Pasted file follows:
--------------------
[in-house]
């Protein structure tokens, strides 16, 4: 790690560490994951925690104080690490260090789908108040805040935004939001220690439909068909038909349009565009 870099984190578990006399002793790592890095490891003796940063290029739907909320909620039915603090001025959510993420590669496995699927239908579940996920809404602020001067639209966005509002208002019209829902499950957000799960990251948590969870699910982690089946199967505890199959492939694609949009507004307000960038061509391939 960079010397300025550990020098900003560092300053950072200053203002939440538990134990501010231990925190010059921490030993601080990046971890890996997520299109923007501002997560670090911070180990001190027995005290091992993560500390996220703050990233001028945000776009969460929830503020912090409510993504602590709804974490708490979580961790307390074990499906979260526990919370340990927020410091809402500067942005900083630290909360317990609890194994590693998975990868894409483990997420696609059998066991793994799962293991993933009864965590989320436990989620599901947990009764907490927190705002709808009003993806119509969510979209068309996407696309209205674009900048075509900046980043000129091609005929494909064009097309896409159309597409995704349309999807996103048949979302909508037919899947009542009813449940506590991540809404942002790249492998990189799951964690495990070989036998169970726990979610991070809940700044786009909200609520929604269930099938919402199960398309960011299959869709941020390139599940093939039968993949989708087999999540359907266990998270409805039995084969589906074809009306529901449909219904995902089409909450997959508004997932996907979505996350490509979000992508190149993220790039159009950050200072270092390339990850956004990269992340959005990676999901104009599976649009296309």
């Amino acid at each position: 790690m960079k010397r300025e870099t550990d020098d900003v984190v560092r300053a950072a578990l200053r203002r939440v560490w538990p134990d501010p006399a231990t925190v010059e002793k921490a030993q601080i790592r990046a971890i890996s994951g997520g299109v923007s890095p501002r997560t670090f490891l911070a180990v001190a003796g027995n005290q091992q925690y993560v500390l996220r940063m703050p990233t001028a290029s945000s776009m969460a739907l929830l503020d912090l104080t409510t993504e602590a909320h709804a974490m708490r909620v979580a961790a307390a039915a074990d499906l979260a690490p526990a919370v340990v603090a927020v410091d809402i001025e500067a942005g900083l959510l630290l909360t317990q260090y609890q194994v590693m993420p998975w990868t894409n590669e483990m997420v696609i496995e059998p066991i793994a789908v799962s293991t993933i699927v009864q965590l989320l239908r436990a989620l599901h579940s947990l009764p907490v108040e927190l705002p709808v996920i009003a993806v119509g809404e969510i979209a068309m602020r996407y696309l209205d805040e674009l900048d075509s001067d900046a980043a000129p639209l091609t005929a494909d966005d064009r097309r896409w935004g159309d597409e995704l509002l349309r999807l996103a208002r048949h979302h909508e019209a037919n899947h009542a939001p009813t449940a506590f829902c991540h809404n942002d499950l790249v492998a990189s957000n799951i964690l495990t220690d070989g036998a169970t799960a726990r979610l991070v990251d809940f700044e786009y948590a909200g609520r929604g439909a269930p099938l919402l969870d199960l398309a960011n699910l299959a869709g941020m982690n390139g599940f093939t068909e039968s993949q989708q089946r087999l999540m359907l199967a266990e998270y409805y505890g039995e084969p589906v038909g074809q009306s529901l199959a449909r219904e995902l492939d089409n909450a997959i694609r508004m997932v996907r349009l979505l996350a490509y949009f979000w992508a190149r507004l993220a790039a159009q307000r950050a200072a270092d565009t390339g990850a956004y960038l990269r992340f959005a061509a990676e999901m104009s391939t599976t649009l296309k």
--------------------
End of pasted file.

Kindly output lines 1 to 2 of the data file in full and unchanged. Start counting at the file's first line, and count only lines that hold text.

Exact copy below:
[in-house]
């Protein structure tokens, strides 16, 4: 790690560490994951925690104080690490260090789908108040805040935004939001220690439909068909038909349009565009 870099984190578990006399002793790592890095490891003796940063290029739907909320909620039915603090001025959510993420590669496995699927239908579940996920809404602020001067639209966005509002208002019209829902499950957000799960990251948590969870699910982690089946199967505890199959492939694609949009507004307000960038061509391939 960079010397300025550990020098900003560092300053950072200053203002939440538990134990501010231990925190010059921490030993601080990046971890890996997520299109923007501002997560670090911070180990001190027995005290091992993560500390996220703050990233001028945000776009969460929830503020912090409510993504602590709804974490708490979580961790307390074990499906979260526990919370340990927020410091809402500067942005900083630290909360317990609890194994590693998975990868894409483990997420696609059998066991793994799962293991993933009864965590989320436990989620599901947990009764907490927190705002709808009003993806119509969510979209068309996407696309209205674009900048075509900046980043000129091609005929494909064009097309896409159309597409995704349309999807996103048949979302909508037919899947009542009813449940506590991540809404942002790249492998990189799951964690495990070989036998169970726990979610991070809940700044786009909200609520929604269930099938919402199960398309960011299959869709941020390139599940093939039968993949989708087999999540359907266990998270409805039995084969589906074809009306529901449909219904995902089409909450997959508004997932996907979505996350490509979000992508190149993220790039159009950050200072270092390339990850956004990269992340959005990676999901104009599976649009296309």